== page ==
If all of that wasn’t enough, the one guy that was producing at least something on the regular, Marcell Ozuna, dove back into first last night and messed up his hand, seemingly fairly severely. Which is bad for a whole host of reasons. One, you hate to see anyone get hurt but especially a guy like Ozuna, who has shown his personality and been much more fun to watch this season. Two, that takes away that significant bat in a lineup that really can’t afford it, though we’ll see if Tyler O’Neill can bring some of that power he shows in Memphis to the bigs with regular playing time. Three, even if you wanted to do a soft sell and try to trade Ozuna before the July 31 deadline for some prospects, that’s probably out of the window now. Ozuna’s on the IL until at least the All-Star Break, perhaps longer. Then he’d have to build some value back up. Not that I believe the Cards really would trade him, but that seems out the window now.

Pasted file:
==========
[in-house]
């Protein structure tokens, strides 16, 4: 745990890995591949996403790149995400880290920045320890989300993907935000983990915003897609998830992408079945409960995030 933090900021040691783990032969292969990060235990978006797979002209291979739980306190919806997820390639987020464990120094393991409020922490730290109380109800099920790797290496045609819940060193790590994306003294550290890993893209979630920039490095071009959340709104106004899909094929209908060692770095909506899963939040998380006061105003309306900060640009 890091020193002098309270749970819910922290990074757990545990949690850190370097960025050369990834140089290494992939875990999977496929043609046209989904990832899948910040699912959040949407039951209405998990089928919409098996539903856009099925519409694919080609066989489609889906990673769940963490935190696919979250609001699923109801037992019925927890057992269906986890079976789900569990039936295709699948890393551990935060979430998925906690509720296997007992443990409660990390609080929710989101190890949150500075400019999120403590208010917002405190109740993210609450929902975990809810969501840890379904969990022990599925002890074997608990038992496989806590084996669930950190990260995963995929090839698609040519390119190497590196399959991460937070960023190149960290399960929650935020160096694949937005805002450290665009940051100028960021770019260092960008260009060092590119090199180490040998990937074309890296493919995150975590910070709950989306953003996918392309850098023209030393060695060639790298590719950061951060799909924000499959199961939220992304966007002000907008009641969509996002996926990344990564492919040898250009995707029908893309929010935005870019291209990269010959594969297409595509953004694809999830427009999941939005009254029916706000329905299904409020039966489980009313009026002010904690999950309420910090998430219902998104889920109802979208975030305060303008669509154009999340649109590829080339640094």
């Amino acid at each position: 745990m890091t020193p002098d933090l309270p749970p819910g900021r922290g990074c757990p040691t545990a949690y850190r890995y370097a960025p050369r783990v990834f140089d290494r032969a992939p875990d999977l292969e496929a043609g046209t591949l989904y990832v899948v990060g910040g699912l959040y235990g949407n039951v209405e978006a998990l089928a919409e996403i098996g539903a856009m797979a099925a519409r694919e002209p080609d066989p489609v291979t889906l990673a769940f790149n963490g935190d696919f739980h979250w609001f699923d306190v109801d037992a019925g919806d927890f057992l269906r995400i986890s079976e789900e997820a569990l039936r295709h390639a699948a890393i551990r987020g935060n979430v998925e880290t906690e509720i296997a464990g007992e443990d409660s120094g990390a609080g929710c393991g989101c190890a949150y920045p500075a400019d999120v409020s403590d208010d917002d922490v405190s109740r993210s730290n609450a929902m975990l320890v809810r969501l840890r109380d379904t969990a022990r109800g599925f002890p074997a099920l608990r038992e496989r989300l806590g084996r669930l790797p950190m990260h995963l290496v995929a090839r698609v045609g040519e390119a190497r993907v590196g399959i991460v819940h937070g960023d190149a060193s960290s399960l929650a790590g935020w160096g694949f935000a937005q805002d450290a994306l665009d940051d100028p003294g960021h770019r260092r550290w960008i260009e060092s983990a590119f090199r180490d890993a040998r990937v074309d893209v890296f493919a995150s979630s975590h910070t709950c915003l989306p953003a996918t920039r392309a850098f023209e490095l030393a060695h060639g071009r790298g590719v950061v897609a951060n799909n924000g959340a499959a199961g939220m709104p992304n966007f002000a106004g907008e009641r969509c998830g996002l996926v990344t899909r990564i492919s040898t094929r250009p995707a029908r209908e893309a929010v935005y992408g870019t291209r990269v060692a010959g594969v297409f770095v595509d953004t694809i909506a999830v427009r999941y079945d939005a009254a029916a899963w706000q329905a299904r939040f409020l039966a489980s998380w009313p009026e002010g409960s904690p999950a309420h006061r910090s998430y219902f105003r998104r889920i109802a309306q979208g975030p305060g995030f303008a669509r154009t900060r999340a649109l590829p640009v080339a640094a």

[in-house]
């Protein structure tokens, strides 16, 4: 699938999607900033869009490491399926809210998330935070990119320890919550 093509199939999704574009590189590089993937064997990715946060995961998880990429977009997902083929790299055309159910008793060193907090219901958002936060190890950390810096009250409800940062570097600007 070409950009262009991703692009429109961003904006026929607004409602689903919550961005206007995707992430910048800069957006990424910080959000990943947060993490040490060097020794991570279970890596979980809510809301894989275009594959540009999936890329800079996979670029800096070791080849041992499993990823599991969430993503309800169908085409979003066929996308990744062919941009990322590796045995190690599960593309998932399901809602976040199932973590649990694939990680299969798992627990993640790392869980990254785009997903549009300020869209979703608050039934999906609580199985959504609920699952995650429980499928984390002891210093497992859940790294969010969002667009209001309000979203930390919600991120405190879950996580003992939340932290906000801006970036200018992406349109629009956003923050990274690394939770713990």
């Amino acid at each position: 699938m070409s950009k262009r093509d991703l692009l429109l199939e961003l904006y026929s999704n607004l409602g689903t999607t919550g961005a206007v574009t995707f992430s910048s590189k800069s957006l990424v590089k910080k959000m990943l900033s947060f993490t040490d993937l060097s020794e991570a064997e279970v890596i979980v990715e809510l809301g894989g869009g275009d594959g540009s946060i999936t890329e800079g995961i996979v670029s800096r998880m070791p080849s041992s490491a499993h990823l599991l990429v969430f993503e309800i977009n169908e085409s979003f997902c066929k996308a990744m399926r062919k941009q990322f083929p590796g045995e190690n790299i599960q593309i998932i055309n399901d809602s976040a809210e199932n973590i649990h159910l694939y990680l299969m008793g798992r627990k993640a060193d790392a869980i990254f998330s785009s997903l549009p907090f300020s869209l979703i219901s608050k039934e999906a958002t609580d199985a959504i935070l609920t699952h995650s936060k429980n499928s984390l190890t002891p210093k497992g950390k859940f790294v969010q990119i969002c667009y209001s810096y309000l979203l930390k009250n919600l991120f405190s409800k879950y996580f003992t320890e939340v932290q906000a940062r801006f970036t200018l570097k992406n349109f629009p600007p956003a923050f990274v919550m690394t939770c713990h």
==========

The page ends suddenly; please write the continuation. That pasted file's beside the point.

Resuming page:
Let’s go ahead and assign our Hero and Goat for last night for record-keeping purposes. I’ll give the Hero to Yadier Molina for his three hits, but Michael Wacha made a strong case, keeping the Padres off the board until Fernando Tatis Jr. and Eric Hosmer–two solid bats, at least–touched him for back-to-back solo homers in the sixth. Wacha for the most part was quite good and it reminds me a bit of the Dakota Hudson situation from earlier in the year. The results were terrible, the numbers didn’t work, and everyone (and I’m in that number, don’t get me wrong) clamored for him to be demoted. Then he turned it around and, for whatever reason, is one of the best pitchers on the staff now. Wacha is starting to go in that direction. I don’t know that he’ll be as good as Hudson was, but he’s put together enough good outings that it’s not a “why is he still in the rotation” situation.